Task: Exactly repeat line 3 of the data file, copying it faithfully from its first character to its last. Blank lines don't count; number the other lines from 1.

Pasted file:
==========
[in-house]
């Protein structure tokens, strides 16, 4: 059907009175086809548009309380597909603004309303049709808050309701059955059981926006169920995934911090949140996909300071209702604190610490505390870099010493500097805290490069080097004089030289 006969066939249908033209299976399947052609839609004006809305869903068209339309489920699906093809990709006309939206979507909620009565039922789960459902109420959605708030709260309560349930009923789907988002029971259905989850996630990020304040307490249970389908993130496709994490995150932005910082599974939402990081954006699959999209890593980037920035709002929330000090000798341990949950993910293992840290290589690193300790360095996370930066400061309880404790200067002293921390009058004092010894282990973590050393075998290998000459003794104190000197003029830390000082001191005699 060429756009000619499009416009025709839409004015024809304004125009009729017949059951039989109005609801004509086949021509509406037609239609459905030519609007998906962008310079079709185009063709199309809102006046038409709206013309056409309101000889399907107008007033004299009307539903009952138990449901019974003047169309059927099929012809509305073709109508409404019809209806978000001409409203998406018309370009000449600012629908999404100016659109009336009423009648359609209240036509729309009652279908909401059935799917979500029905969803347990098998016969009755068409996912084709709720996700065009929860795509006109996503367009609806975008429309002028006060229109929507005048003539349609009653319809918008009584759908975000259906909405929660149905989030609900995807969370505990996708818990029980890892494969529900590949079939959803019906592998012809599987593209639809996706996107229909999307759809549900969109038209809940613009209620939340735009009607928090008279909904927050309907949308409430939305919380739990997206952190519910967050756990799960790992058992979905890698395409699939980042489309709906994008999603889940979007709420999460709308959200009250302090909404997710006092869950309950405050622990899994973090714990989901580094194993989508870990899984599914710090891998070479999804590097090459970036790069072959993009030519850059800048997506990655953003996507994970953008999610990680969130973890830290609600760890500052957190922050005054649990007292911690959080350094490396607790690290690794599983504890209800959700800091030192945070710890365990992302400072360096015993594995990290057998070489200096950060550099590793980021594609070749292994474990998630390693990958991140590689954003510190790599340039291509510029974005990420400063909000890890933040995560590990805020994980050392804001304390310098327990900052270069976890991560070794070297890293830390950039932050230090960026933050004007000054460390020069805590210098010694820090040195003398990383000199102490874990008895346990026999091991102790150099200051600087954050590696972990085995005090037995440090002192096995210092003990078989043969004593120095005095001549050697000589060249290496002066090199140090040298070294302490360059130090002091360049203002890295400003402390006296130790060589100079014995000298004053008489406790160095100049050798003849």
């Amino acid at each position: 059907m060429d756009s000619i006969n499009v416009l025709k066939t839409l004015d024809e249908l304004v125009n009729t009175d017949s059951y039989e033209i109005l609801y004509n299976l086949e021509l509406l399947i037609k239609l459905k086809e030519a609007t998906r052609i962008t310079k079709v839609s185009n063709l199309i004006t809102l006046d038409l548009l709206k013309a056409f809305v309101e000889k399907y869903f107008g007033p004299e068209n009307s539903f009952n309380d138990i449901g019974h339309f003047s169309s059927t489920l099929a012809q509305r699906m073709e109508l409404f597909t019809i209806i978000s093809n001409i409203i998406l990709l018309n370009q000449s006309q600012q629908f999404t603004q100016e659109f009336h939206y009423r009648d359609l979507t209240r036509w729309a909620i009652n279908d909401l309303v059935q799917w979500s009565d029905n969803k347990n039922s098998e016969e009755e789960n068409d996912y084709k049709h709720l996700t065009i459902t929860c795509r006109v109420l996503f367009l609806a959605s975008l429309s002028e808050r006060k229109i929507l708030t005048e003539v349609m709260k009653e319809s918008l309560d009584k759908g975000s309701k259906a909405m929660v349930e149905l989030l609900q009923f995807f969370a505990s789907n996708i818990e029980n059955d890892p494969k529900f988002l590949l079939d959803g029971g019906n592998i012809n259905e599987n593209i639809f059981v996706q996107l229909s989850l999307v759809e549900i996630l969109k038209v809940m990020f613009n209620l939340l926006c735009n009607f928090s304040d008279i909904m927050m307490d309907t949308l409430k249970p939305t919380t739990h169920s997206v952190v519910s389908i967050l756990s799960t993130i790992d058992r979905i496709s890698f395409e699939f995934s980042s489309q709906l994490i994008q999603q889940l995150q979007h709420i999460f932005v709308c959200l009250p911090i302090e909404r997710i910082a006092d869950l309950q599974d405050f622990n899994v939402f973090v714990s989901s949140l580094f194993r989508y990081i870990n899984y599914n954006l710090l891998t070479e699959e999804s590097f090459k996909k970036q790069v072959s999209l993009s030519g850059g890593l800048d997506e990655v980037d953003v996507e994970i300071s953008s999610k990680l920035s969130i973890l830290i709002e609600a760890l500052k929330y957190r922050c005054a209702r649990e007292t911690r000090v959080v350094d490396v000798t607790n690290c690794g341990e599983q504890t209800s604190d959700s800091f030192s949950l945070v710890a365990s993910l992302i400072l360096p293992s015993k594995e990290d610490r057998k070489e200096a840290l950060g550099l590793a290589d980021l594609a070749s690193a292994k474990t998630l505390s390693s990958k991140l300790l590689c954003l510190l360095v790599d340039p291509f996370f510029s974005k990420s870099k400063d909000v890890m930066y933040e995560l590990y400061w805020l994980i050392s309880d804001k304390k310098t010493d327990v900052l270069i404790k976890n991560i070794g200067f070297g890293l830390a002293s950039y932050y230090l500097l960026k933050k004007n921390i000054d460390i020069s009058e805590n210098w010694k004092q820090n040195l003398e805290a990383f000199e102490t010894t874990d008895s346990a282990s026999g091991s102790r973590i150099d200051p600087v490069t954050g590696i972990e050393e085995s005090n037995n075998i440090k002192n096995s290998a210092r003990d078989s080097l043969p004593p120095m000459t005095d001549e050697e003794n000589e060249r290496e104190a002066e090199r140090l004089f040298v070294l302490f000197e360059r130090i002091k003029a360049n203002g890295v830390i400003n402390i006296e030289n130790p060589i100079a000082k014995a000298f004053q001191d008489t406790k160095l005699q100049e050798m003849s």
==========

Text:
């Amino acid at each position: 059907m060429d756009s000619i006969n499009v416009l025709k066939t839409l004015d024809e249908l304004v125009n009729t009175d017949s059951y039989e033209i109005l609801y004509n299976l086949e021509l509406l399947i037609k239609l459905k086809e030519a609007t998906r052609i962008t310079k079709v839609s185009n063709l199309i004006t809102l006046d038409l548009l709206k013309a056409f809305v309101e000889k399907y869903f107008g007033p004299e068209n009307s539903f009952n309380d138990i449901g019974h339309f003047s169309s059927t489920l099929a012809q509305r699906m073709e109508l409404f597909t019809i209806i978000s093809n001409i409203i998406l990709l018309n370009q000449s006309q600012q629908f999404t603004q100016e659109f009336h939206y009423r009648d359609l979507t209240r036509w729309a909620i009652n279908d909401l309303v059935q799917w979500s009565d029905n969803k347990n039922s098998e016969e009755e789960n068409d996912y084709k049709h709720l996700t065009i459902t929860c795509r006109v109420l996503f367009l609806a959605s975008l429309s002028e808050r006060k229109i929507l708030t005048e003539v349609m709260k009653e319809s918008l309560d009584k759908g975000s309701k259906a909405m929660v349930e149905l989030l609900q009923f995807f969370a505990s789907n996708i818990e029980n059955d890892p494969k529900f988002l590949l079939d959803g029971g019906n592998i012809n259905e599987n593209i639809f059981v996706q996107l229909s989850l999307v759809e549900i996630l969109k038209v809940m990020f613009n209620l939340l926006c735009n009607f928090s304040d008279i909904m927050m307490d309907t949308l409430k249970p939305t919380t739990h169920s997206v952190v519910s389908i967050l756990s799960t993130i790992d058992r979905i496709s890698f395409e699939f995934s980042s489309q709906l994490i994008q999603q889940l995150q979007h709420i999460f932005v709308c959200l009250p911090i302090e909404r997710i910082a006092d869950l309950q599974d405050f622990n899994v939402f973090v714990s989901s949140l580094f194993r989508y990081i870990n899984y599914n954006l710090l891998t070479e699959e999804s590097f090459k996909k970036q790069v072959s999209l993009s030519g850059g890593l800048d997506e990655v980037d953003v996507e994970i300071s953008s999610k990680l920035s969130i973890l830290i709002e609600a760890l500052k929330y957190r922050c005054a209702r649990e007292t911690r000090v959080v350094d490396v000798t607790n690290c690794g341990e599983q504890t209800s604190d959700s800091f030192s949950l945070v710890a365990s993910l992302i400072l360096p293992s015993k594995e990290d610490r057998k070489e200096a840290l950060g550099l590793a290589d980021l594609a070749s690193a292994k474990t998630l505390s390693s990958k991140l300790l590689c954003l510190l360095v790599d340039p291509f996370f510029s974005k990420s870099k400063d909000v890890m930066y933040e995560l590990y400061w805020l994980i050392s309880d804001k304390k310098t010493d327990v900052l270069i404790k976890n991560i070794g200067f070297g890293l830390a002293s950039y932050y230090l500097l960026k933050k004007n921390i000054d460390i020069s009058e805590n210098w010694k004092q820090n040195l003398e805290a990383f000199e102490t010894t874990d008895s346990a282990s026999g091991s102790r973590i150099d200051p600087v490069t954050g590696i972990e050393e085995s005090n037995n075998i440090k002192n096995s290998a210092r003990d078989s080097l043969p004593p120095m000459t005095d001549e050697e003794n000589e060249r290496e104190a002066e090199r140090l004089f040298v070294l302490f000197e360059r130090i002091k003029a360049n203002g890295v830390i400003n402390i006296e030289n130790p060589i100079a000082k014995a000298f004053q001191d008489t406790k160095l005699q100049e050798m003849s």